Here it is, I'll come out and say it. I used to play pencil and paper role playing games. I played games like Dungeons And Dragons, Palladium and Call Of Cthulhu for most of the 80's. I was blessed with a great friend (and he is still my friend to this day) named Brandon who was an amazing Game Master and story teller. Brandon made RPGs really interesting and hard to pass-up, and playing them became my obsession for many late nights in high school and even into college. I did not play every weekend, and I took long breaks, sometimes for years, but I still played. I pretty much gave them up when girls started showing interest in me, but there was a point at which both intertwined (and sometimes not harmoniously).
Some of the adventures we played through, especially the swashbuckling sci-fi horror of Call Of Cthulhu, have stuck with me over the years just like the best books I've read or movies I have seen. While I never stopped playing computer RPGs, those mostly solitary games are a completely different breed from the very social and imagination fueled games we used to play. There is no substitute for a group of us sitting around Brandon's coffee table, consuming pounds of sunflower seeds and gallons of cheap, sugary iced tea, rolling dice and talking about using Elephant guns to take-down Nyarlathotep. I still get the urge to play now and then, but with a young family, the time commitment is too great. Brandon and I have talked about getting a game together, but for now, pencil and paper RPGs are a memory gathering dust in the attic of my mind, waiting for their time, if it ever comes, to shake off the cobwebs and return to the forefront of my disposable time and income.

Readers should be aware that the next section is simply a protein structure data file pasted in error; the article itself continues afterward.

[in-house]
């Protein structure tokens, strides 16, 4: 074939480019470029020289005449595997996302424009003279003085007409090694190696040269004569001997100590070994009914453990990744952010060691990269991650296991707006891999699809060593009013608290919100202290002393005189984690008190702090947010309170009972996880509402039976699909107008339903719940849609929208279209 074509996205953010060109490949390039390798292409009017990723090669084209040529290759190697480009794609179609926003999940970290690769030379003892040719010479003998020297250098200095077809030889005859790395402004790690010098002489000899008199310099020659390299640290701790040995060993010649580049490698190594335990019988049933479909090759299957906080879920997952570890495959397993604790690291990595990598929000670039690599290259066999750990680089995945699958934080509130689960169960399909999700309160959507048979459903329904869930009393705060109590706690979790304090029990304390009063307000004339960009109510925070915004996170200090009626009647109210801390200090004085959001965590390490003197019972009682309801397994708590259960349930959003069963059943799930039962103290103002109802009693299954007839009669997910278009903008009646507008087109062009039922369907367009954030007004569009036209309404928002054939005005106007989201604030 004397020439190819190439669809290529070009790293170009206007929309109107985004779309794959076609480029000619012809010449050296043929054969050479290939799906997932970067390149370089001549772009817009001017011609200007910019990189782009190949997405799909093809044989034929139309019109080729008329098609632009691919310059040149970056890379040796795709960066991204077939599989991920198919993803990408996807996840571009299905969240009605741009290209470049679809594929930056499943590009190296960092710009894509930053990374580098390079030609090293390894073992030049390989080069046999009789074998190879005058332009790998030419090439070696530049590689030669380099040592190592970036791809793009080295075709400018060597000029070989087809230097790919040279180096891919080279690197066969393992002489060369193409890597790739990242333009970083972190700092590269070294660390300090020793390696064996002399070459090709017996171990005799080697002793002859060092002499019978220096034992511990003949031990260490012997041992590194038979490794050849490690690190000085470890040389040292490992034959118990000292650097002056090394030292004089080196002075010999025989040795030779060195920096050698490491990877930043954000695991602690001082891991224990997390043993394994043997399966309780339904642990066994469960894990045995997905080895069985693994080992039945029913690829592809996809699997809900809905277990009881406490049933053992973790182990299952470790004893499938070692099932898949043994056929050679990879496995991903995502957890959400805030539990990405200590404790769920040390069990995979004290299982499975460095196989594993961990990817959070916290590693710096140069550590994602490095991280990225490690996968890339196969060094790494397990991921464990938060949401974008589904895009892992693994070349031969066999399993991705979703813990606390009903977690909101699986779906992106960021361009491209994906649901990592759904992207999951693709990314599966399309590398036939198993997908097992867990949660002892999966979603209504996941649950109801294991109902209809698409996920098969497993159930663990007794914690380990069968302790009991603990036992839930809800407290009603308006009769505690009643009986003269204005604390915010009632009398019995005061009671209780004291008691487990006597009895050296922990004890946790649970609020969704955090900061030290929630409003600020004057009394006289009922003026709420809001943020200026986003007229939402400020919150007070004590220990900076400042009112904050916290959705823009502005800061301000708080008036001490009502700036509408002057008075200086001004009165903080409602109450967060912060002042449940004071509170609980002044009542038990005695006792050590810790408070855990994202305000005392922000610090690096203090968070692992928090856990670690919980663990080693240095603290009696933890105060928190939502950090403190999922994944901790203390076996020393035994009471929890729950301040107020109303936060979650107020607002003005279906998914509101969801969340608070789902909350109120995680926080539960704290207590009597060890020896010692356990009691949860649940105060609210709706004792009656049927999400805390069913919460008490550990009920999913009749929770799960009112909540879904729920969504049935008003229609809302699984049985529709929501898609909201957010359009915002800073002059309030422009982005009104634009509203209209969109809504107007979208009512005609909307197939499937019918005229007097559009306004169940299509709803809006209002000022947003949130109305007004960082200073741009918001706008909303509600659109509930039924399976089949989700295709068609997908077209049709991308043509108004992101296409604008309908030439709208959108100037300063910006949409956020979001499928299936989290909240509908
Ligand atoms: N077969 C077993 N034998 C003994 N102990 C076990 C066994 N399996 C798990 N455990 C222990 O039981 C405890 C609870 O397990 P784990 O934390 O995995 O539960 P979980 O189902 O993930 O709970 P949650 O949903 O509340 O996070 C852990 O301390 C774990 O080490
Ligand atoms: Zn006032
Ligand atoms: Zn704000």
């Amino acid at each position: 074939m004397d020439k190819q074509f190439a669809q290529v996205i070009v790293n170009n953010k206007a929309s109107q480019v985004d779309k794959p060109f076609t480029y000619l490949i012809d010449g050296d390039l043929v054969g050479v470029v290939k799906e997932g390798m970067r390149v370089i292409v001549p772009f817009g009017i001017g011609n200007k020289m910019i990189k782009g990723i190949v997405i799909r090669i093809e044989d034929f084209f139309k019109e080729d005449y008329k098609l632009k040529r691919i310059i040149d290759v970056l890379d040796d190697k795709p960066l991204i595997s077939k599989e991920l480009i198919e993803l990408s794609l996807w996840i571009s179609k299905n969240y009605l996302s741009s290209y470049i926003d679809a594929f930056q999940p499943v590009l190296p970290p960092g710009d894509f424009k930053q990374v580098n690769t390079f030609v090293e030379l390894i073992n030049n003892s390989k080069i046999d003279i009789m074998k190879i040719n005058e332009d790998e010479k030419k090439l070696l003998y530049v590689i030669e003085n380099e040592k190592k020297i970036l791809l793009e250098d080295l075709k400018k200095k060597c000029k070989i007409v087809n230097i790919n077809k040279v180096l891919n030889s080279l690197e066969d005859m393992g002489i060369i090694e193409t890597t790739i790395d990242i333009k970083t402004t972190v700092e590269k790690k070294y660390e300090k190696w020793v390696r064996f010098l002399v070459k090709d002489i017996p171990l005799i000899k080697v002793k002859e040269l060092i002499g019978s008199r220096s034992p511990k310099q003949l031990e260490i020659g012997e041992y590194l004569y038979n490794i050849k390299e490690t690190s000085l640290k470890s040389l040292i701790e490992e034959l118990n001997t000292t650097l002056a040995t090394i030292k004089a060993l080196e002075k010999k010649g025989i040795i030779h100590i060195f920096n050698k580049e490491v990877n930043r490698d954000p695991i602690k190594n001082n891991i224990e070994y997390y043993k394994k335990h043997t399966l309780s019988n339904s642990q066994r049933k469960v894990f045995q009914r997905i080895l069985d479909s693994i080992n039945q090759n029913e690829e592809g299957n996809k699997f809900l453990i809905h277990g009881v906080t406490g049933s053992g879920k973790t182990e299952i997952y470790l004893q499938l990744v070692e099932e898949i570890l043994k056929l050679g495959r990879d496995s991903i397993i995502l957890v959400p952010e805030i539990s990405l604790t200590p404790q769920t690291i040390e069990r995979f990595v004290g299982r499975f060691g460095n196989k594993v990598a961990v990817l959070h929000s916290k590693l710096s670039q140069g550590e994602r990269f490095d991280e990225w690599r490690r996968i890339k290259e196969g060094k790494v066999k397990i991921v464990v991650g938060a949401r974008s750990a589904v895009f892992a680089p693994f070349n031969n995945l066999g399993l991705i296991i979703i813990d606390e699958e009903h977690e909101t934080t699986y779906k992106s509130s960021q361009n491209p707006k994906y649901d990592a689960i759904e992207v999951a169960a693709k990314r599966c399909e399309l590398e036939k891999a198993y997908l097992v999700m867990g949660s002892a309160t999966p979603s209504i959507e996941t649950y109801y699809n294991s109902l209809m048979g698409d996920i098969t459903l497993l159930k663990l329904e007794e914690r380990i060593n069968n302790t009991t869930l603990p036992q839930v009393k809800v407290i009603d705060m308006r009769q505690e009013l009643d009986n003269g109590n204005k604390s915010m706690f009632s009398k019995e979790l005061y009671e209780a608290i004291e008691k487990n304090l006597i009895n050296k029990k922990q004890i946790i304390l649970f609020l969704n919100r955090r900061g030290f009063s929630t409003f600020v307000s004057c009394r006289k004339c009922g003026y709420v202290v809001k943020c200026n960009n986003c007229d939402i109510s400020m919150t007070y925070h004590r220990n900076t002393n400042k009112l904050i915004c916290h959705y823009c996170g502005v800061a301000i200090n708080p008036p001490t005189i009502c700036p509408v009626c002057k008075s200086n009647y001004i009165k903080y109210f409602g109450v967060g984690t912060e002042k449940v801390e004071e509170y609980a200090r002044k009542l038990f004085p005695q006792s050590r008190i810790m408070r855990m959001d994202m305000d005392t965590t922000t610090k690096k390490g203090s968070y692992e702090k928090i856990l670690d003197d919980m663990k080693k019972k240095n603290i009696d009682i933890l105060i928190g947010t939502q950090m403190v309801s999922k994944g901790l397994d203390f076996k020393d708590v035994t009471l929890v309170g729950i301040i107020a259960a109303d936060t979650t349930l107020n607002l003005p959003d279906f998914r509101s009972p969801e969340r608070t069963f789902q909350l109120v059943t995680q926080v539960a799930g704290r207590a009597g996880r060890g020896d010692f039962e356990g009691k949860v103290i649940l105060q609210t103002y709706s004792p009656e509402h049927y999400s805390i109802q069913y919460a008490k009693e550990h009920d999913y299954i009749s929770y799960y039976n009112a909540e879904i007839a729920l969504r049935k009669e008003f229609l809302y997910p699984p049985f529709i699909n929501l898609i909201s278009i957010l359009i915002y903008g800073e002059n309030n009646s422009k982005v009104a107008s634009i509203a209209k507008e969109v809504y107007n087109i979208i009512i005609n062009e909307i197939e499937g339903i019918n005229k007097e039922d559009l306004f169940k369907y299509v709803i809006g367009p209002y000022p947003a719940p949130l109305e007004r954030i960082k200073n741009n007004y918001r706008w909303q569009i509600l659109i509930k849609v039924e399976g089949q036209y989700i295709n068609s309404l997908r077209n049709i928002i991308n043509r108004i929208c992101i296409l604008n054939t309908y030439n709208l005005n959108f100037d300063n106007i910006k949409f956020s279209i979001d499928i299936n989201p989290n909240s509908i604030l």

A recent book (2009) explores a similar fascination with youthful role playing games in the middle-age in a very thorough and thoughtful way. Ethan Gilsdorf's Fantasy Freaks And Gaming Geeks explores the author's attempt to understand, explore and come to gripes with, the role playing games he played and loved as a kid. Like many other kids in the 70's and 80's, Gilsdorf first dove into the fantasy horrors of role playing games as an escape from the very real horrors of his everyday life. Much like myself, he gave them up just about the time he could legally buy alcohol, but as the years turned into decades he realized the urge to play still burned within him . Around his 40th birthday, he set out on an adventure to find meaning from fantasy, and to come to grips with his past and present.
Gilsdorf's fascination with the fantasy exploits of his past becomes a hero's journey (of sorts) in the present. What starts as a trip to the basement of a comic book store, turns into a quest to walk in the footsteps of Gary Gygax and J.R.R. Tolkein both real, and imaginary. Gilsdorf travels the world, interviewing people who play table-top games, live action role-playing games (LARP), computer MMORPGs and much more. He observes the proceedings, and also takes part, exploring his feelings about what the activities mean, both in light of his past and his present. Some people might be turned off by just how personal Gilsdorf's travels become, but I really appreciated them. To me, dry facts and figures about the affect and influence of fantasy games are boring without a good helping of personal narrative to help wash it down.
Gilsdorf touches on the fact that other more "acceptable" activities (e.g. fantasy sports) have many of the same qualities as role playing games and offer the same kind of benefits (socialization, competition) and drawbacks (addiction, unhealthy escape), but are not derided in the same way in the popular press as fantasy games and activities. He struggles from both internal and external pressure with the idea that he should "grow out" of the youthful kid stuff of role playing games, but at the same time embrace "adult" activities that are pretty much the same thing dressed up another way. I would have liked a bit more exploration and comparison of "fantasy" vs. "accepted" activities but what is here, at the very least, sparks the fire for future conversation.